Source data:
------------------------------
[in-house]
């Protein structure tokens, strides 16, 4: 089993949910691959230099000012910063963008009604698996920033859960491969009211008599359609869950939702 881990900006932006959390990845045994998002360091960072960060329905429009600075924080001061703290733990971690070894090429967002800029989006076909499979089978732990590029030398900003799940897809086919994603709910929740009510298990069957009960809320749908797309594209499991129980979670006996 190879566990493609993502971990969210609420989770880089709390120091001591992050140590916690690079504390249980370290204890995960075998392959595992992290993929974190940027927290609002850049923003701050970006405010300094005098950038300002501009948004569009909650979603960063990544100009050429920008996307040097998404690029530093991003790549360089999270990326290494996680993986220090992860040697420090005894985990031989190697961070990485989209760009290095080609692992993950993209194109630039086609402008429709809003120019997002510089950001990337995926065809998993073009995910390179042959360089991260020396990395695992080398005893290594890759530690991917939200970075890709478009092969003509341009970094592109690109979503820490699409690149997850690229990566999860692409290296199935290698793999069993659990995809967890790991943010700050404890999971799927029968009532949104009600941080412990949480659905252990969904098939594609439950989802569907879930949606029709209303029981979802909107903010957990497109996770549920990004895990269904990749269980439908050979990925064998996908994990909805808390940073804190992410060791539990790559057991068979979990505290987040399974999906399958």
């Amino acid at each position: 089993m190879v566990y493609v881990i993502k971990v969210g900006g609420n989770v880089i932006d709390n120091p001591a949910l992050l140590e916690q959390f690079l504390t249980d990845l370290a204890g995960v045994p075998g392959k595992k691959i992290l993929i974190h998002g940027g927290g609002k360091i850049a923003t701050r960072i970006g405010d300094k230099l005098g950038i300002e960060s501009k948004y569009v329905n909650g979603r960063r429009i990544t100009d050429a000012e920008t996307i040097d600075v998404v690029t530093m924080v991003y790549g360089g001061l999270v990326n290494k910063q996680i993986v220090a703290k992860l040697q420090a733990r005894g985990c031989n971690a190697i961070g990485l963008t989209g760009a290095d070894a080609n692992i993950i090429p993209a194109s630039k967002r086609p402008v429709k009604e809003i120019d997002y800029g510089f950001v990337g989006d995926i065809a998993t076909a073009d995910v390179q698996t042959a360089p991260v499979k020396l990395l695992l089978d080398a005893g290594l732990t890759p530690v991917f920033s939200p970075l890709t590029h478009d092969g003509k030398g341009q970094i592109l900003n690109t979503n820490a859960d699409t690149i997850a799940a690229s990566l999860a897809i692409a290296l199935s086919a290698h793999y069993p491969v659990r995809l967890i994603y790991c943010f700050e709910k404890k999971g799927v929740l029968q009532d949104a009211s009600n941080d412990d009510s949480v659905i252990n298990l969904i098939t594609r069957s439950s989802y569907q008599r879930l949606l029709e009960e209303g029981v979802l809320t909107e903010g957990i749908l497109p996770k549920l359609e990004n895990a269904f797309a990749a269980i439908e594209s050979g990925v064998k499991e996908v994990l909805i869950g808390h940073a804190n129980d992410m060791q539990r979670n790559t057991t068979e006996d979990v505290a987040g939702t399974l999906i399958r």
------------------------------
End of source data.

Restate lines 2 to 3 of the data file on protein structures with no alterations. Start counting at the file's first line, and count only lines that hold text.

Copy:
């Protein structure tokens, strides 16, 4: 089993949910691959230099000012910063963008009604698996920033859960491969009211008599359609869950939702 881990900006932006959390990845045994998002360091960072960060329905429009600075924080001061703290733990971690070894090429967002800029989006076909499979089978732990590029030398900003799940897809086919994603709910929740009510298990069957009960809320749908797309594209499991129980979670006996 190879566990493609993502971990969210609420989770880089709390120091001591992050140590916690690079504390249980370290204890995960075998392959595992992290993929974190940027927290609002850049923003701050970006405010300094005098950038300002501009948004569009909650979603960063990544100009050429920008996307040097998404690029530093991003790549360089999270990326290494996680993986220090992860040697420090005894985990031989190697961070990485989209760009290095080609692992993950993209194109630039086609402008429709809003120019997002510089950001990337995926065809998993073009995910390179042959360089991260020396990395695992080398005893290594890759530690991917939200970075890709478009092969003509341009970094592109690109979503820490699409690149997850690229990566999860692409290296199935290698793999069993659990995809967890790991943010700050404890999971799927029968009532949104009600941080412990949480659905252990969904098939594609439950989802569907879930949606029709209303029981979802909107903010957990497109996770549920990004895990269904990749269980439908050979990925064998996908994990909805808390940073804190992410060791539990790559057991068979979990505290987040399974999906399958």
């Amino acid at each position: 089993m190879v566990y493609v881990i993502k971990v969210g900006g609420n989770v880089i932006d709390n120091p001591a949910l992050l140590e916690q959390f690079l504390t249980d990845l370290a204890g995960v045994p075998g392959k595992k691959i992290l993929i974190h998002g940027g927290g609002k360091i850049a923003t701050r960072i970006g405010d300094k230099l005098g950038i300002e960060s501009k948004y569009v329905n909650g979603r960063r429009i990544t100009d050429a000012e920008t996307i040097d600075v998404v690029t530093m924080v991003y790549g360089g001061l999270v990326n290494k910063q996680i993986v220090a703290k992860l040697q420090a733990r005894g985990c031989n971690a190697i961070g990485l963008t989209g760009a290095d070894a080609n692992i993950i090429p993209a194109s630039k967002r086609p402008v429709k009604e809003i120019d997002y800029g510089f950001v990337g989006d995926i065809a998993t076909a073009d995910v390179q698996t042959a360089p991260v499979k020396l990395l695992l089978d080398a005893g290594l732990t890759p530690v991917f920033s939200p970075l890709t590029h478009d092969g003509k030398g341009q970094i592109l900003n690109t979503n820490a859960d699409t690149i997850a799940a690229s990566l999860a897809i692409a290296l199935s086919a290698h793999y069993p491969v659990r995809l967890i994603y790991c943010f700050e709910k404890k999971g799927v929740l029968q009532d949104a009211s009600n941080d412990d009510s949480v659905i252990n298990l969904i098939t594609r069957s439950s989802y569907q008599r879930l949606l029709e009960e209303g029981v979802l809320t909107e903010g957990i749908l497109p996770k549920l359609e990004n895990a269904f797309a990749a269980i439908e594209s050979g990925v064998k499991e996908v994990l909805i869950g808390h940073a804190n129980d992410m060791q539990r979670n790559t057991t068979e006996d979990v505290a987040g939702t399974l999906i399958r």